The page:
The grandmother appealed to the boy. “You have a choice. You can let her use the phone or listen to her scream.” The older brother was unmoved and kept playing. I aspect eh’d learned long ago how to tune out the screams.

The grandmother appealed to the toddler, “Have some more biscuit.” The little girl obediently toddled over, even though her cheeks were bulging with uneaten biscuit.

I caught the girl’s eye and years of babysitting, children’s ministry and aunt-dom kicked in. I started playing peep-eye with the magazine I was reading. She stopped, giving me the side eye. I raised the magazine to cover my face and lowered it again. She stared, considering whether to join in this game until the grandmother offered biscuit again.

Let me be clear. I don’t stand in judgment over this overwhelmed grandmother. Sometimes we do what we can do and with small children, survival is always a noble goal.

But the encounter also made me sad. The only avenues of connection for this grandmother were food and electronics. Peep-eye. Itsy bits spider. So many ways to capture the attention of a toddler.

It made me think of the ways in which we interact with each other as adults. I’m not advocating for games of Itsy Bitsy Spider, although if you’ll start I’ll join in. I’m thinking about all the times that we miss the  simple ways of connecting with each other.  We distract each other with shiny objects when what we really want is just to be present with each other.

Some days I think it’s the most powerful thing that I offer in my therapy office: a space in which one human being is present with another human being.

This week today I dare you to connect with one other person. It doesn’t have to take more than a minute. Forgo the shiny objects. Set the electronics aside. If you and they are the hugging sort, give them a hug and allow yourself to feel how it feels to connect. Look them in the eyes and ask how they’re doing… and make a space for them to answer.

Sometimes we just want the simple things.

 

The problem with toys for boys

The problem with toys for boys

I was searching online for a Christmas present for a boy who is developing a passion for things scientific. I was horrified to see on one website for science toys a listing of toys for boys… but no corresponding listing of toys for girls. My old friend Scholastic did a little better – on the toys for girls site they had toys for budding engineers. But the boys site had no toys for boys who might like kitchens or dolls.

Maybe only a very few boys will be like my friend who, as a boy, was ecstatic to get a much wanted Barbie doll. But when we designate engineering toys as the norm for boys and dolls as toys for girls, well then, they become the norm.

So what? you might ask. The problem is that if you are a girl wanting a toy from the “boy section” or heaven forbid, vice versa, you are then by definition abnormal.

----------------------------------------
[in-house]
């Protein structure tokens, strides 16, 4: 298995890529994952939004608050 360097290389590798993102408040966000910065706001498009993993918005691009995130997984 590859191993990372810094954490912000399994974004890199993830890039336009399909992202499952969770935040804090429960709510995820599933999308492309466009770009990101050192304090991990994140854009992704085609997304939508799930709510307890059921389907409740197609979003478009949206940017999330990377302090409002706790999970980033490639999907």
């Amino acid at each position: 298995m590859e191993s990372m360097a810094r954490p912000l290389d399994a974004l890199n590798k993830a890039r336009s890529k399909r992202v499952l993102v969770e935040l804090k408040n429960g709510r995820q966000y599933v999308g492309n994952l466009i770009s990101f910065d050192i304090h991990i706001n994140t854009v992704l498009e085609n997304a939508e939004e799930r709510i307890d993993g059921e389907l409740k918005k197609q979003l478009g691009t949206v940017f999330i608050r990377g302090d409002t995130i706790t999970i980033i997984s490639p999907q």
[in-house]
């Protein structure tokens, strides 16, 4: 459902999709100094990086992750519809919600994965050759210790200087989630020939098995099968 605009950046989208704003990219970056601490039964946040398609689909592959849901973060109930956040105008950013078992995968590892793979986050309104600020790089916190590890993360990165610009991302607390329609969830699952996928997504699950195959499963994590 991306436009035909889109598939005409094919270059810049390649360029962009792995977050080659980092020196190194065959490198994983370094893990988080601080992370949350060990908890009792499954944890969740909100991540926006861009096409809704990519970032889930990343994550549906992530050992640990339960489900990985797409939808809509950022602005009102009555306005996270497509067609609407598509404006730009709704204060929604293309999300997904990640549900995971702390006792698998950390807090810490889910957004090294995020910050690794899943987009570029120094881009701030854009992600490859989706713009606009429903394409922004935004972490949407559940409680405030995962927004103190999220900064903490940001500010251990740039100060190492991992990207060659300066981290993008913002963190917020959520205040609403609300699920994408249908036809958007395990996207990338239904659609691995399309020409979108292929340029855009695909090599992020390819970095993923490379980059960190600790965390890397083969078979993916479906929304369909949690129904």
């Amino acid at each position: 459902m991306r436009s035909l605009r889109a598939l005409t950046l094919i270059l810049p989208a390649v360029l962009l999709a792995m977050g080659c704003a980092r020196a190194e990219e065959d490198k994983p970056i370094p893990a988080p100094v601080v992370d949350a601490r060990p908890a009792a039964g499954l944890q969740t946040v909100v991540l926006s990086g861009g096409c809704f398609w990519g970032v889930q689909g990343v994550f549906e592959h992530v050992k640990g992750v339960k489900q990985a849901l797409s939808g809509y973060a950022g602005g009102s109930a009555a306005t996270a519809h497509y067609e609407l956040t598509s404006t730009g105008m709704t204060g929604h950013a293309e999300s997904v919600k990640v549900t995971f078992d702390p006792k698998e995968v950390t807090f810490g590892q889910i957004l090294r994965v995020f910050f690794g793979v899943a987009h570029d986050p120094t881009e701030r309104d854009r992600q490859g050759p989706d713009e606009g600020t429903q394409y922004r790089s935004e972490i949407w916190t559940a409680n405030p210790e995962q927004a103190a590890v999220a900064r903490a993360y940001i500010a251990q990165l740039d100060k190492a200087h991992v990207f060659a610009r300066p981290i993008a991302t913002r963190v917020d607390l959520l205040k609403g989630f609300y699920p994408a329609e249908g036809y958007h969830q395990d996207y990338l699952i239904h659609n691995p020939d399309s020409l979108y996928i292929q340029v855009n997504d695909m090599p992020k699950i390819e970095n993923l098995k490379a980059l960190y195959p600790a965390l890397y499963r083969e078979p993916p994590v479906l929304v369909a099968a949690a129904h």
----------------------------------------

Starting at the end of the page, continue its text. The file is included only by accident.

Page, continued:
football BAs you can see by my picture, I have some experience in being abnormal. While my mom wanted a girly girl who’d take ballet, I  wanted to be playing ball with my brothers. While my mother faithfully came to my basketball and softball games in high school, we both knew it was her second choice. (She also used to tell me that I shouldn’t yell so loudly at college games because it wasn’t “ladylike,” but that’s another story.”)

One web site whom I’d contacted about the issue said that they had the listing because people typed the phrase “toys for boys” into search engines. What a wonderful world it would be if typing “toys for boys” and “toys for girls” brought up the same page.

Then no one would have to be abnormal. We could just be ourselves.

 

 


 

  • Ever wonder why you keep sabotaging yourself when it comes to your goals?
  • Ever get tired of biting your tongue and not saying what you really think?
  • Is your heart heavy with what you couldn’t tell them before they died  – or wish you could tell them now? (Even if them is a beloved pet.)
  • Do you wish you had help in making an important decision?

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Stupid Stuff Jesus Says

When a young man in our church was killed in Iraq while serving as a Marine I had the honor of participating in his memorial service. The pastor called to give me my assignment.

“I’d like for you to lead in the prayer for our enemies,” he said.

“Can’t I do something easier?” I asked, “Like raise Andrew from the dead?”

It’s one of the most difficult prayers I’ve ever had to pray in public or private, not made easier by the rows of blue uniformed Marines at the service. In the prayer I confessed to praying though clenched teeth.

When a Marine angrily challenged the pastor for having such a prayer in the service for a fallen comrade, the pastor replied, “But we are Christian. This is what we are commanded to do.”

(Recently as a part of my own spiritual journey I started praying for my enemies. Very quickly I realized my prayers were not so much for their well being but for them to be more like me. I don’t think that’s what Jesus meant.)